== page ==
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Richmans' Trade and Taxes Blog
France pushing G-20 deal to adress global imbalances
According to a Reuters article published this morning. The G-20 will meet this weekend to discuss measures that can be used to determine whether or not there are global trade imbalances. French President Sarkozy is pushing the agenda. Here's a selection:
Such an agreement would let Europe and North America recover from the Great Recession by selling increased exports to the emerging market countries without getting the same amount of additional imports from the emerging market countries. Currently, the emerging market governments are preventing worldwide trade balances by buying oodles of foreign reserves. Figure 8 from Federal Reserve Chairman Ben Bernanke’s November 19, 2010, speech in Frankfurt Germany, shows that 13 of 16 emerging market governments devoted more than 3% of their countries’ GDP to currency market interventions from September 2009 to September 2010. In order to buy foreign reserves without causing much inflation, they have been suppressing their own people's access to credit.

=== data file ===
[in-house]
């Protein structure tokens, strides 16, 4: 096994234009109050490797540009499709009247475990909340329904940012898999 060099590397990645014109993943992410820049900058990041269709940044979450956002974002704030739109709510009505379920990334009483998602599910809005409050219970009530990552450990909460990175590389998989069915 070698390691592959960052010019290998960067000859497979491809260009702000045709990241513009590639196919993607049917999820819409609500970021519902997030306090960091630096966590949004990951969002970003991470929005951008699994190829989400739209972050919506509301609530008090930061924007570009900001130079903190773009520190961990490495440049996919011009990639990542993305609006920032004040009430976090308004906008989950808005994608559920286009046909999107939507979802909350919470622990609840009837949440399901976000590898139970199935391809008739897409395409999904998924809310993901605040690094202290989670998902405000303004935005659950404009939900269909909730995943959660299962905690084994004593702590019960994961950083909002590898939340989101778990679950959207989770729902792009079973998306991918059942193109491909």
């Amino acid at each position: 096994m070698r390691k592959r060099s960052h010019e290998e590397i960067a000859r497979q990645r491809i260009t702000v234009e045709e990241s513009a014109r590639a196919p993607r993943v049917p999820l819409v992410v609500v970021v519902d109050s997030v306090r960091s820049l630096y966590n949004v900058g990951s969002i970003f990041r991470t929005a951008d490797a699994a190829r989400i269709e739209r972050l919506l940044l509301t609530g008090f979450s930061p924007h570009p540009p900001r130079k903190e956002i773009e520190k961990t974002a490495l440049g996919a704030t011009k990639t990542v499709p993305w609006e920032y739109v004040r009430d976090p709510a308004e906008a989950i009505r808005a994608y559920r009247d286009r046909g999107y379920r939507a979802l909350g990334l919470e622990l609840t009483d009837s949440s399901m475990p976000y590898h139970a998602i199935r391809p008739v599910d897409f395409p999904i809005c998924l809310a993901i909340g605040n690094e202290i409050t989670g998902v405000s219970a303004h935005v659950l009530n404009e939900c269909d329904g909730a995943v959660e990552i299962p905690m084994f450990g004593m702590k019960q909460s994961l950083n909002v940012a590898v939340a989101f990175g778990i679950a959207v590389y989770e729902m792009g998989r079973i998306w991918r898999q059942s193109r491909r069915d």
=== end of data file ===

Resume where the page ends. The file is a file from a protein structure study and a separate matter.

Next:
I can't see why China's ministers would agree to any such agreement unless they are getting something big in return. Perhaps Sarkozy is offering that the IMF will guarantee China's more than $2 trillion of reserves (mostly dollars) with IMF special drawing rights (SDRs). That way the dollar can collapse without China suffering much loss in the value of its savings.
Comment by Kevin Martin, 2/19/2011:
What China is getting in return is a stable international market. The global economy is a mess, China's is an important player in the global economy and without their support any attempts at a global solution will be flawed. The best chance for a global solution is with the SDR and it's history as an international trading tool. It is hoped eventually that the Yuan and many other currencies will become a part of the SDR, but there are many difficult issues to work through first. The G20 has only recently acquired policy control of the IMF from the CRF. This first meeting sounds like a good start to establish some common metrics.
Journal of Economic Literature:
Atlantic Economic Journal: